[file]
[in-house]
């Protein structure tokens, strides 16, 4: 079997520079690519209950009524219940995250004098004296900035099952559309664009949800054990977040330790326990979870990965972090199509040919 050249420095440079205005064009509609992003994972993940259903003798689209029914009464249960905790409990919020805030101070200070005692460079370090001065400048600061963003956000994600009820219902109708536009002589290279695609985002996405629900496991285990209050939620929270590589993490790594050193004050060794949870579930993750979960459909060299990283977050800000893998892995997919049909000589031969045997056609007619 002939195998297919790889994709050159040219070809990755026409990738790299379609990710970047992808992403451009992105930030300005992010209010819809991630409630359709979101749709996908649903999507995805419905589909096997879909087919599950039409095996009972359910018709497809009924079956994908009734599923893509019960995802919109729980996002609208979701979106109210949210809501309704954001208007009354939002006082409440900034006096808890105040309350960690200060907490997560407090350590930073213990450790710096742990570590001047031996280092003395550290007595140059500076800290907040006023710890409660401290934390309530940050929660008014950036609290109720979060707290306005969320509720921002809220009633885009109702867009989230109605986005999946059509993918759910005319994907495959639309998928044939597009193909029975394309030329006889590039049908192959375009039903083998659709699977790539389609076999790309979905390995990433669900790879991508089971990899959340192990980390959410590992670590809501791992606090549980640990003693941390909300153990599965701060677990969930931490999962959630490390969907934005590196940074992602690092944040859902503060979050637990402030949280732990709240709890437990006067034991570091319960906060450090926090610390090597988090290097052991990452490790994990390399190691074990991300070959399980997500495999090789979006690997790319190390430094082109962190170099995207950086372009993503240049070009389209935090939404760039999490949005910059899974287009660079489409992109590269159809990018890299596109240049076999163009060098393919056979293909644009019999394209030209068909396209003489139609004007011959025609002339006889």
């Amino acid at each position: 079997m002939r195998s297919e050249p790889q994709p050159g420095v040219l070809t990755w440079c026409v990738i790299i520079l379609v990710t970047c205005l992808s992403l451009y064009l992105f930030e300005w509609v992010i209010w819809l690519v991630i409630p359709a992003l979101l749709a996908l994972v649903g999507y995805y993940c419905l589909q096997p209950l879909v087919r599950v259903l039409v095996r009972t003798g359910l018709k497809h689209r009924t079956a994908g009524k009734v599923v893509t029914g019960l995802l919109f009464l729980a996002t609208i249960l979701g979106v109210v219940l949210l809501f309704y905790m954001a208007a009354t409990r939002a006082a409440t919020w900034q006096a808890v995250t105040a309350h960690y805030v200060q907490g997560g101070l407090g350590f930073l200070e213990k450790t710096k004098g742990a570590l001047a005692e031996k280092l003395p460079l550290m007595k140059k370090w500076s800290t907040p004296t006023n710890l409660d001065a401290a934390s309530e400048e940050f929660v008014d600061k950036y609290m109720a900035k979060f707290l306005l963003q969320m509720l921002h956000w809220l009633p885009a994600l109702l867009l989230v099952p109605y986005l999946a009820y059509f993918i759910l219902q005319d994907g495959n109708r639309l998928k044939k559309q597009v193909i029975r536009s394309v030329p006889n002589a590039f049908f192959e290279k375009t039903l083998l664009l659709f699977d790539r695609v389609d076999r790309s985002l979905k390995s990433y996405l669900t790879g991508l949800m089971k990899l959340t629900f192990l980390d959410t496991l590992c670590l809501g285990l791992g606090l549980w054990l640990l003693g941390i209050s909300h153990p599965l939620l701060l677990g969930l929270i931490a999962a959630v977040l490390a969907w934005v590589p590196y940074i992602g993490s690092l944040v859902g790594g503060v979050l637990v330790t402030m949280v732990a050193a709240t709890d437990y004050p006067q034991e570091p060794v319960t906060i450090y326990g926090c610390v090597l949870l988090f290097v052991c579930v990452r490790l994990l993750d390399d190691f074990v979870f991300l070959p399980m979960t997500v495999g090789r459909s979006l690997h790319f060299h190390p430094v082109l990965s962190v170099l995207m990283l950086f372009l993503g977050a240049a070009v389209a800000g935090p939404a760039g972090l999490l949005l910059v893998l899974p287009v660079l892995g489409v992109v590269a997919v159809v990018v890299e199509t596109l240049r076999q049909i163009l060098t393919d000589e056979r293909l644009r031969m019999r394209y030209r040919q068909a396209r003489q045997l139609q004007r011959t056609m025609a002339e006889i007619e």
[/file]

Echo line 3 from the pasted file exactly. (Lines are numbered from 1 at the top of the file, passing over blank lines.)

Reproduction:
């Amino acid at each position: 079997m002939r195998s297919e050249p790889q994709p050159g420095v040219l070809t990755w440079c026409v990738i790299i520079l379609v990710t970047c205005l992808s992403l451009y064009l992105f930030e300005w509609v992010i209010w819809l690519v991630i409630p359709a992003l979101l749709a996908l994972v649903g999507y995805y993940c419905l589909q096997p209950l879909v087919r599950v259903l039409v095996r009972t003798g359910l018709k497809h689209r009924t079956a994908g009524k009734v599923v893509t029914g019960l995802l919109f009464l729980a996002t609208i249960l979701g979106v109210v219940l949210l809501f309704y905790m954001a208007a009354t409990r939002a006082a409440t919020w900034q006096a808890v995250t105040a309350h960690y805030v200060q907490g997560g101070l407090g350590f930073l200070e213990k450790t710096k004098g742990a570590l001047a005692e031996k280092l003395p460079l550290m007595k140059k370090w500076s800290t907040p004296t006023n710890l409660d001065a401290a934390s309530e400048e940050f929660v008014d600061k950036y609290m109720a900035k979060f707290l306005l963003q969320m509720l921002h956000w809220l009633p885009a994600l109702l867009l989230v099952p109605y986005l999946a009820y059509f993918i759910l219902q005319d994907g495959n109708r639309l998928k044939k559309q597009v193909i029975r536009s394309v030329p006889n002589a590039f049908f192959e290279k375009t039903l083998l664009l659709f699977d790539r695609v389609d076999r790309s985002l979905k390995s990433y996405l669900t790879g991508l949800m089971k990899l959340t629900f192990l980390d959410t496991l590992c670590l809501g285990l791992g606090l549980w054990l640990l003693g941390i209050s909300h153990p599965l939620l701060l677990g969930l929270i931490a999962a959630v977040l490390a969907w934005v590589p590196y940074i992602g993490s690092l944040v859902g790594g503060v979050l637990v330790t402030m949280v732990a050193a709240t709890d437990y004050p006067q034991e570091p060794v319960t906060i450090y326990g926090c610390v090597l949870l988090f290097v052991c579930v990452r490790l994990l993750d390399d190691f074990v979870f991300l070959p399980m979960t997500v495999g090789r459909s979006l690997h790319f060299h190390p430094v082109l990965s962190v170099l995207m990283l950086f372009l993503g977050a240049a070009v389209a800000g935090p939404a760039g972090l999490l949005l910059v893998l899974p287009v660079l892995g489409v992109v590269a997919v159809v990018v890299e199509t596109l240049r076999q049909i163009l060098t393919d000589e056979r293909l644009r031969m019999r394209y030209r040919q068909a396209r003489q045997l139609q004007r011959t056609m025609a002339e006889i007619e």